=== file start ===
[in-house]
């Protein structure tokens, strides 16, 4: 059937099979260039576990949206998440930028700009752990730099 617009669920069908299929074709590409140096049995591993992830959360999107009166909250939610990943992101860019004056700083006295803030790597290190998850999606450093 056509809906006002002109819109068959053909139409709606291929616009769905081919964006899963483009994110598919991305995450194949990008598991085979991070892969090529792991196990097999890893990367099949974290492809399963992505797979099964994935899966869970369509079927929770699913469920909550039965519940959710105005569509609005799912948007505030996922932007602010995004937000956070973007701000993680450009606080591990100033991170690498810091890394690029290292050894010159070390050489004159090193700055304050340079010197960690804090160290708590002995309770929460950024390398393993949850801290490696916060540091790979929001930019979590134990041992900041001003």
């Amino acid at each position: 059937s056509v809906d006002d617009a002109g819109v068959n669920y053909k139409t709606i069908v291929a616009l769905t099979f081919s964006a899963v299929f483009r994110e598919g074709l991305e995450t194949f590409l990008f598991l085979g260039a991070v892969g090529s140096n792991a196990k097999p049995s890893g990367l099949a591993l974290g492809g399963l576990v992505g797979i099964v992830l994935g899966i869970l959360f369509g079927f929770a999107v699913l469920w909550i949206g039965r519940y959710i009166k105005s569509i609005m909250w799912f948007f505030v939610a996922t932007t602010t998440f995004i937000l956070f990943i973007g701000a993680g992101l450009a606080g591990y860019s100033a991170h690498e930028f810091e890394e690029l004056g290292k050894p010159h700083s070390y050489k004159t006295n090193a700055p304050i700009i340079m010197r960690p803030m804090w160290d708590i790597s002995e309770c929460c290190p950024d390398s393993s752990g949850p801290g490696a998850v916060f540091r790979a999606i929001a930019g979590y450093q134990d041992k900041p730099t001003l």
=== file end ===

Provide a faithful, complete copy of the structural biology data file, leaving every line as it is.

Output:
[in-house]
């Protein structure tokens, strides 16, 4: 059937099979260039576990949206998440930028700009752990730099 617009669920069908299929074709590409140096049995591993992830959360999107009166909250939610990943992101860019004056700083006295803030790597290190998850999606450093 056509809906006002002109819109068959053909139409709606291929616009769905081919964006899963483009994110598919991305995450194949990008598991085979991070892969090529792991196990097999890893990367099949974290492809399963992505797979099964994935899966869970369509079927929770699913469920909550039965519940959710105005569509609005799912948007505030996922932007602010995004937000956070973007701000993680450009606080591990100033991170690498810091890394690029290292050894010159070390050489004159090193700055304050340079010197960690804090160290708590002995309770929460950024390398393993949850801290490696916060540091790979929001930019979590134990041992900041001003």
């Amino acid at each position: 059937s056509v809906d006002d617009a002109g819109v068959n669920y053909k139409t709606i069908v291929a616009l769905t099979f081919s964006a899963v299929f483009r994110e598919g074709l991305e995450t194949f590409l990008f598991l085979g260039a991070v892969g090529s140096n792991a196990k097999p049995s890893g990367l099949a591993l974290g492809g399963l576990v992505g797979i099964v992830l994935g899966i869970l959360f369509g079927f929770a999107v699913l469920w909550i949206g039965r519940y959710i009166k105005s569509i609005m909250w799912f948007f505030v939610a996922t932007t602010t998440f995004i937000l956070f990943i973007g701000a993680g992101l450009a606080g591990y860019s100033a991170h690498e930028f810091e890394e690029l004056g290292k050894p010159h700083s070390y050489k004159t006295n090193a700055p304050i700009i340079m010197r960690p803030m804090w160290d708590i790597s002995e309770c929460c290190p950024d390398s393993s752990g949850p801290g490696a998850v916060f540091r790979a999606i929001a930019g979590y450093q134990d041992k900041p730099t001003l």